You remember transparency, don’t you? Sure you do! Everyone was talking about it several months ago. It came right along with being on social media and operating openly in our communications. The idea was, to be successful, particularly on social media, you needed to be transparent – or, open, honest, and respectful in your interactions with others.
Funny thing, though . . . I don’t hear anyone talking about transparency anymore. I wonder why. Could it be that:
- We’re all just sick of the word. The word itself has been tossed around so much just hearing it makes us run screaming for cover. Then some trendy magazine claims the word is passé so we drop it like a pair of Crocs. But since being transparent is still important, we’re continuing to hold individuals and organizations accountable for operating in an open and honest manner. Just, please, don’t mention “that word” again!
- We’ve tried it without success. Transparency was huge during the last big election and the word was used a lot by individuals running for office and the organizations supporting them. Yet, crisis of trust still frequently occur. And those businesses and even social media platforms we once thought were high on the transparency scale might not be living up to that reputation.
- It’s too much work to be transparent so we don’t even bother to try. I’m thinking there are plenty of organizations that want the benefits social media participation offers without the hassle of being transparent. After all, there’s money to be made. A little spin doctoring can’t hurt. And who wants to be totally open and honest anyway? It will only hurt feelings and burn bridges.
Of course, if the reason transparency has faded from view is #1, that’s okay. But, what if it’s #2 or even #3? Should we give up on our expectation of transparency? Should we still welcome and engage with just anyone on social media even though they show no evidence of operating in a transparent manner? And if we do, is operating in a legal or ethical manner out the window next?
Maybe it’s time we revisited the concept of transparency – if not at least the word. Let’s take a hard look at the organizations we interact with, on and off social media. Renew our commitment to hold them accountable, demanding respect and open dialogue. After all, it’s still our hard-earned money that sustains them. And if an organization fails our scrutiny, we need to then look at the organizations that support them, and maybe even the individuals involved.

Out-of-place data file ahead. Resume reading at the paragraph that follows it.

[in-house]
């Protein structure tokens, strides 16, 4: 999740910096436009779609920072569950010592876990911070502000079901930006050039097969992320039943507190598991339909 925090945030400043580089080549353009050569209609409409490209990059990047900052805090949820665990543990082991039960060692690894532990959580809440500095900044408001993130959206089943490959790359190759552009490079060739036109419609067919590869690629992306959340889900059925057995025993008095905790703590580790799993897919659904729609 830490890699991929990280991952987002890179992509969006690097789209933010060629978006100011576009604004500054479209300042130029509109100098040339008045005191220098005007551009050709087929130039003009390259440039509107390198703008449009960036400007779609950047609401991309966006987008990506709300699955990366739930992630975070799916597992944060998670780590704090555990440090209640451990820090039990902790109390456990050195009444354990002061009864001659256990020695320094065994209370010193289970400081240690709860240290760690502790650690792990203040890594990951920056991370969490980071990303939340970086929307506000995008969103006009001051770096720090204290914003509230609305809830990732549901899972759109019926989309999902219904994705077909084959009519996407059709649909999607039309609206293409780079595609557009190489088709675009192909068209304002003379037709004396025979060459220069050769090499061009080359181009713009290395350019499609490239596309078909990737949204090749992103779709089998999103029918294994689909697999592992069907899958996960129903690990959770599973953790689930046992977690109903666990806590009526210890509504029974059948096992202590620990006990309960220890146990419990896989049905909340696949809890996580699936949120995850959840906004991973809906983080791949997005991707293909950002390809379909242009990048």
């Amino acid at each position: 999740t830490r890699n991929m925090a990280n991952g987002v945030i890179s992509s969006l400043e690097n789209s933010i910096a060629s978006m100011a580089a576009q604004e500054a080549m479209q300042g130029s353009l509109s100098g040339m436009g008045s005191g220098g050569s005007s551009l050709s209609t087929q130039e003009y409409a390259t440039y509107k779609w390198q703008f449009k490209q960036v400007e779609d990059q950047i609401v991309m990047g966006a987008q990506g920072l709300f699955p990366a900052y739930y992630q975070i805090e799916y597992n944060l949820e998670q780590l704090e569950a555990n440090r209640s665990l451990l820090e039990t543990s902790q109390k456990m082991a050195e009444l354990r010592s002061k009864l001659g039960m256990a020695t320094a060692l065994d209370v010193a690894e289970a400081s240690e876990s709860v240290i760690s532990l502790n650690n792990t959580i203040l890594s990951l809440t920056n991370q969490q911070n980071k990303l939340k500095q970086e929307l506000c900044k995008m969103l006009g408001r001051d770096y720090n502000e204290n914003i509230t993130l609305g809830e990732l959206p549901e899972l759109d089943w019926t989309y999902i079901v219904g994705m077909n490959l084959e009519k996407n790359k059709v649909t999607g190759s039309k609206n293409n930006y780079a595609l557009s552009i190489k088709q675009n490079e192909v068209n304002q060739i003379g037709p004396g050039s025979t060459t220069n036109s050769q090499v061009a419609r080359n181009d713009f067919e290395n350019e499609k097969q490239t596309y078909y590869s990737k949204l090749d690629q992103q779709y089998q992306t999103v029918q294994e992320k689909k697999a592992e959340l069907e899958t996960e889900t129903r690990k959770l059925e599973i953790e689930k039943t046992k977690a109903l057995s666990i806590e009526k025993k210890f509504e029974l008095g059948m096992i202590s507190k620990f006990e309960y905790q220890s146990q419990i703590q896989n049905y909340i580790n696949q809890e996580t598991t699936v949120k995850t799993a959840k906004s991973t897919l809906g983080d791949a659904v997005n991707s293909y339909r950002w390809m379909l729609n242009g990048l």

Perhaps the reason the “T-word” has faded from view is because, after all this time and talk, we don’t really know what to look for from the individuals or organizations we interact with. Maybe we need some sort of guide . . hmmm, I’m thinking there’s another post in the works.
Image courtesy of Soldier Ant0
This is a great post – I hope you do a follow-up. When I read the post it struck me that the word that may have faded faster is “authentic” – as much as we struggle to understand what transparency is I think “authentic” is on an even more slippery slope.
Jen Turi says
I agree with Michael. This is a great post. I am a huge fan of the T-word as well as being authentic. The other thing I think is relevant in whether people understand what it means is to understanding what is relevant. I know when I look to people or organizations to determine if they are transparent (meaning honest and trustworthy), the content has a lot to do with that. If I see too much detail about fairly irrelevant topics, I tend to view it as a transparent way of trying to appear transparent. 🙂 Assuming I won’t see through this insults my intelligence. Thanks and looking forward to the guide!
Sharlyn Lauby says
Thanks so much for the comments. I agree that authenticity is essential. It’s one thing to be open and honest (i.e. transparent) but you also have to be the real deal (i.e. authentic). To that extent, I think authenticity is an implicit component of transparency. Jen’s remark about quality versus quantity is spot on – just because an organization is sending out tons of info, doesn’t make them transparent.